In Scripture everything has meaning. The Rabbis say that even the empty spaces have meaning. Word choices have meaning. Let us then assume that Jesus used the word “debts” for a reason and examine that more closely. Debts is a rather narrow word, a financial term. It means that which is owed, money borrowed, wages to be paid, obligation. A “debtor” is under bond to do a task. There are many places in Scripture that employ financial language when referring to spiritual matters; I would like to highlight just three. The first is from Luke’s Gospel and is the counterpart to Matthew 6:12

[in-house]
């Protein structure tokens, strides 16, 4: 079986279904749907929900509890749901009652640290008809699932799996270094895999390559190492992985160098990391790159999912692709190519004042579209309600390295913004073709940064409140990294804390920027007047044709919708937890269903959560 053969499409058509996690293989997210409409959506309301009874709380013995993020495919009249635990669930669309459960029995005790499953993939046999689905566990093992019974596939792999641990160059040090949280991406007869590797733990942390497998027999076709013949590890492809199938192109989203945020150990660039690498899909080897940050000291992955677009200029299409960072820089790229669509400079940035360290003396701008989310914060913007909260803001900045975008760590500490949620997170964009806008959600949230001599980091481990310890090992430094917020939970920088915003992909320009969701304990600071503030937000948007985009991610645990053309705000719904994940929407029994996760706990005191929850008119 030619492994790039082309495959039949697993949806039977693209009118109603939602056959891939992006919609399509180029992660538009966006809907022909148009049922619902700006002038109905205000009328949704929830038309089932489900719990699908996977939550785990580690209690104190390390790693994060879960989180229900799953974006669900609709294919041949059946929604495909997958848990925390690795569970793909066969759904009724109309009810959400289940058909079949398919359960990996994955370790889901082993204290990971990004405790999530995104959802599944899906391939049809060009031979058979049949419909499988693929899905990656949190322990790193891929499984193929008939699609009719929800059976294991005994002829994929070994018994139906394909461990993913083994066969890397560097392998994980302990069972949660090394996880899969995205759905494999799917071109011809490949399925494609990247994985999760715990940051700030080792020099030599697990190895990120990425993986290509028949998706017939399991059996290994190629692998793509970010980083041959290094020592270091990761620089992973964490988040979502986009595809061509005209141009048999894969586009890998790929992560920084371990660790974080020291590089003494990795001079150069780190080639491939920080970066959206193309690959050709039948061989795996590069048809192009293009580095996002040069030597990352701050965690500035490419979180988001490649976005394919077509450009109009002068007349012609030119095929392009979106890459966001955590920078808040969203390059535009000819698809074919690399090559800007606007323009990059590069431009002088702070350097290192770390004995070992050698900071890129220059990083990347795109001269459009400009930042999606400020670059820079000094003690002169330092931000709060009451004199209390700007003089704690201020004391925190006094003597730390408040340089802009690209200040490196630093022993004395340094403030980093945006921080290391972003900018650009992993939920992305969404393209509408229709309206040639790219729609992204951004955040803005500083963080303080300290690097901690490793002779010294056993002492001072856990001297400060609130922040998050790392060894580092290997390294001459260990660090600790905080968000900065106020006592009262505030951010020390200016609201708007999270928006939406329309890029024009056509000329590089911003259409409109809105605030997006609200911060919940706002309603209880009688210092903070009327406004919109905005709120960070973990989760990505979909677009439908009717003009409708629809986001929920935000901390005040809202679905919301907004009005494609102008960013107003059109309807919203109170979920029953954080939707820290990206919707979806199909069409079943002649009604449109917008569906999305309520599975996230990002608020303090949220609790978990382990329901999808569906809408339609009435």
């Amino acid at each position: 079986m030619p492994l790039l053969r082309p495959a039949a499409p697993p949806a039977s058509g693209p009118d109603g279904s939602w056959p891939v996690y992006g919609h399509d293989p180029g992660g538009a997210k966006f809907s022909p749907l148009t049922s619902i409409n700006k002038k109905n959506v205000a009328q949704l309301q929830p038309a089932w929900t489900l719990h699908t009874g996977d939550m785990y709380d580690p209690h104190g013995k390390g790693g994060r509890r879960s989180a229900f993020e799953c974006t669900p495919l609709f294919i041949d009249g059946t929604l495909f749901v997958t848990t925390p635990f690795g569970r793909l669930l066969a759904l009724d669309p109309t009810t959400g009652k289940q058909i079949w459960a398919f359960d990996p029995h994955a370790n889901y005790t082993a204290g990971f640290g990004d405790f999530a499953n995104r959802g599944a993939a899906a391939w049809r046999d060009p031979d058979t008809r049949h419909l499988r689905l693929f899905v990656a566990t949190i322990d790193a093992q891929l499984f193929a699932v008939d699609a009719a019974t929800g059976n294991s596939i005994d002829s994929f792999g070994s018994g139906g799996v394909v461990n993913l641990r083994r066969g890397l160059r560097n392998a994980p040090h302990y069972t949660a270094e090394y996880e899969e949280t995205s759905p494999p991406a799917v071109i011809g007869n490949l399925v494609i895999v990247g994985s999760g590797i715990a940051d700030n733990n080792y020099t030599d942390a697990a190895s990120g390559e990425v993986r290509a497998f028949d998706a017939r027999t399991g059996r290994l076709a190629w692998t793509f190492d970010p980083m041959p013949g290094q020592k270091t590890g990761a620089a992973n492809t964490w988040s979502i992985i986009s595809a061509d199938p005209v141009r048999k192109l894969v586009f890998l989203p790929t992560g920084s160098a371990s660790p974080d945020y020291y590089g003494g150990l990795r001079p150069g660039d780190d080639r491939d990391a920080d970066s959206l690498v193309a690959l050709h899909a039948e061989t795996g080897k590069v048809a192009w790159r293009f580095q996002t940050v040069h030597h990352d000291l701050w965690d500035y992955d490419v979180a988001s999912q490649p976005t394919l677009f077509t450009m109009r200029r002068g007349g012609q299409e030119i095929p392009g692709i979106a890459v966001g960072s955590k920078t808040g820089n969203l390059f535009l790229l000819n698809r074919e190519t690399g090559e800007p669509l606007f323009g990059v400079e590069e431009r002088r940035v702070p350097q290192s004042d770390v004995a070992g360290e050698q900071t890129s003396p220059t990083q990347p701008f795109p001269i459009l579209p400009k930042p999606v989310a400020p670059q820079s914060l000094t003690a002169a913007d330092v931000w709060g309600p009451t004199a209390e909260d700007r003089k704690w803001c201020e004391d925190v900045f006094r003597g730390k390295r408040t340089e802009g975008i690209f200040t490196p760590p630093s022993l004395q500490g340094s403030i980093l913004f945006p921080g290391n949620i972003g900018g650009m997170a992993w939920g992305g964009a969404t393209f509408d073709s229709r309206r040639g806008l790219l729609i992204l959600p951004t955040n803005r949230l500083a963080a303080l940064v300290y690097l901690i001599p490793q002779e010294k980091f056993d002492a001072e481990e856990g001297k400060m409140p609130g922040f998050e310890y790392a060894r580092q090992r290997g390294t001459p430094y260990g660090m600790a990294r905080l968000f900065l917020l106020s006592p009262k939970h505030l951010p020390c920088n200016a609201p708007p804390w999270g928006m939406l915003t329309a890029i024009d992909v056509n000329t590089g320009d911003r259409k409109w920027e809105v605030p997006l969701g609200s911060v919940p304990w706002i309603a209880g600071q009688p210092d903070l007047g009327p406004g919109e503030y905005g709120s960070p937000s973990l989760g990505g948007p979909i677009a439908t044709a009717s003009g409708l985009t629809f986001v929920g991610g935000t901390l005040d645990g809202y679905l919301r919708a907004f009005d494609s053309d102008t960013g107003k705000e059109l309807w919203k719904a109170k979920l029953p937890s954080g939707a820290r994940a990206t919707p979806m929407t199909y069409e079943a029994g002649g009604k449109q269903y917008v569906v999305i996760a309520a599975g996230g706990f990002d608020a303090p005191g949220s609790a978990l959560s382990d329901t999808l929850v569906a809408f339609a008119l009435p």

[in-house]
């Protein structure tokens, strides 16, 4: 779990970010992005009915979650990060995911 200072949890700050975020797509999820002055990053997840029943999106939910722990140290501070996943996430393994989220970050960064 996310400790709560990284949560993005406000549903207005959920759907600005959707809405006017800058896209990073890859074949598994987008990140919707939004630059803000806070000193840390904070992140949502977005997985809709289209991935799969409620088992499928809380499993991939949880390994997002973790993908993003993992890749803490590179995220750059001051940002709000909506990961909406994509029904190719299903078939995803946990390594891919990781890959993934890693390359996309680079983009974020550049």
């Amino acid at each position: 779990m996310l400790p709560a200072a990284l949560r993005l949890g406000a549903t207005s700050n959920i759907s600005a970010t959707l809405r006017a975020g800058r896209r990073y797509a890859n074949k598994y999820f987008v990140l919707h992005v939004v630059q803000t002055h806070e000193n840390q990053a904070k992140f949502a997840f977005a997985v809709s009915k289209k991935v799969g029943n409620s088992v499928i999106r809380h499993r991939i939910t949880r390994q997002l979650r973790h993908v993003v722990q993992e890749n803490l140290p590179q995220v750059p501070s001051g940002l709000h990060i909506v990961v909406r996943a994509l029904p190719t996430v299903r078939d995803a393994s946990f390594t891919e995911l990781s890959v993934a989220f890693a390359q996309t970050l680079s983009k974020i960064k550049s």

“And forgive us our sins; for we also forgive every one that is indebted to us.”
Here the word “sins”, in greek ἁμαρτάνω, literally means to miss the mark and is different than debts (ὀφειλήματα.) Bearing Luke’s word choice in mind let’s meditate on the forgiveness of debts in the famed Romans 3 our second selection.
“For there is no distinction; since all have sinned and fall short of the glory of God, they are justified by his grace as a gift, through the redemption which is in Christ Jesus, whom God put forward as an expiation by his blood, to be received by faith. This was to show God’s righteousness, because in his divine forbearance he had passed over former sins; it was to prove at the present time that he himself is righteous and that he justifies him who has faith in Jesus.”
Romans 3:22-26 (emphasis added)
The redemption (ἀπολύτρωσις) language here is often connected with paying the debt of someone else; often someone who has been made a slave to the creditor.